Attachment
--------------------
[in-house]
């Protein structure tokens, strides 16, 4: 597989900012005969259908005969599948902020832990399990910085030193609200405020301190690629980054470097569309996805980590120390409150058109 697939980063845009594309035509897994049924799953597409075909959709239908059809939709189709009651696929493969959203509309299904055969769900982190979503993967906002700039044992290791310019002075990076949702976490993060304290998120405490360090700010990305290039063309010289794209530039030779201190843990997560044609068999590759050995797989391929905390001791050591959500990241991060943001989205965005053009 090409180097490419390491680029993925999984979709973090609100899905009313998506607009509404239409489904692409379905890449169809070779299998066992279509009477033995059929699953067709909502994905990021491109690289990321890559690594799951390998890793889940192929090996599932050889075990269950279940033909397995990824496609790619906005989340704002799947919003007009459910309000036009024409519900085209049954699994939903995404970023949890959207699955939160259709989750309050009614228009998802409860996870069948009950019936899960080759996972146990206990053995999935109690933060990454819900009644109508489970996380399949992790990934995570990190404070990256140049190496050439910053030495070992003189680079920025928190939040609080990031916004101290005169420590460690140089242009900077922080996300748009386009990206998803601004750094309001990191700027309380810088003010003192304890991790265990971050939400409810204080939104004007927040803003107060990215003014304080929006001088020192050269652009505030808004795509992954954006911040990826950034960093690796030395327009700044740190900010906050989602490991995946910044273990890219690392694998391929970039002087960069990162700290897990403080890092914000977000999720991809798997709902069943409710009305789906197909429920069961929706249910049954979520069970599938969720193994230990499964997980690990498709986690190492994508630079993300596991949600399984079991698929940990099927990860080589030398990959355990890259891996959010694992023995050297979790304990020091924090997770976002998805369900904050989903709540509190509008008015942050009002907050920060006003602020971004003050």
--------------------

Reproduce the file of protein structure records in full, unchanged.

[in-house]
């Protein structure tokens, strides 16, 4: 597989900012005969259908005969599948902020832990399990910085030193609200405020301190690629980054470097569309996805980590120390409150058109 697939980063845009594309035509897994049924799953597409075909959709239908059809939709189709009651696929493969959203509309299904055969769900982190979503993967906002700039044992290791310019002075990076949702976490993060304290998120405490360090700010990305290039063309010289794209530039030779201190843990997560044609068999590759050995797989391929905390001791050591959500990241991060943001989205965005053009 090409180097490419390491680029993925999984979709973090609100899905009313998506607009509404239409489904692409379905890449169809070779299998066992279509009477033995059929699953067709909502994905990021491109690289990321890559690594799951390998890793889940192929090996599932050889075990269950279940033909397995990824496609790619906005989340704002799947919003007009459910309000036009024409519900085209049954699994939903995404970023949890959207699955939160259709989750309050009614228009998802409860996870069948009950019936899960080759996972146990206990053995999935109690933060990454819900009644109508489970996380399949992790990934995570990190404070990256140049190496050439910053030495070992003189680079920025928190939040609080990031916004101290005169420590460690140089242009900077922080996300748009386009990206998803601004750094309001990191700027309380810088003010003192304890991790265990971050939400409810204080939104004007927040803003107060990215003014304080929006001088020192050269652009505030808004795509992954954006911040990826950034960093690796030395327009700044740190900010906050989602490991995946910044273990890219690392694998391929970039002087960069990162700290897990403080890092914000977000999720991809798997709902069943409710009305789906197909429920069961929706249910049954979520069970599938969720193994230990499964997980690990498709986690190492994508630079993300596991949600399984079991698929940990099927990860080589030398990959355990890259891996959010694992023995050297979790304990020091924090997770976002998805369900904050989903709540509190509008008015942050009002907050920060006003602020971004003050």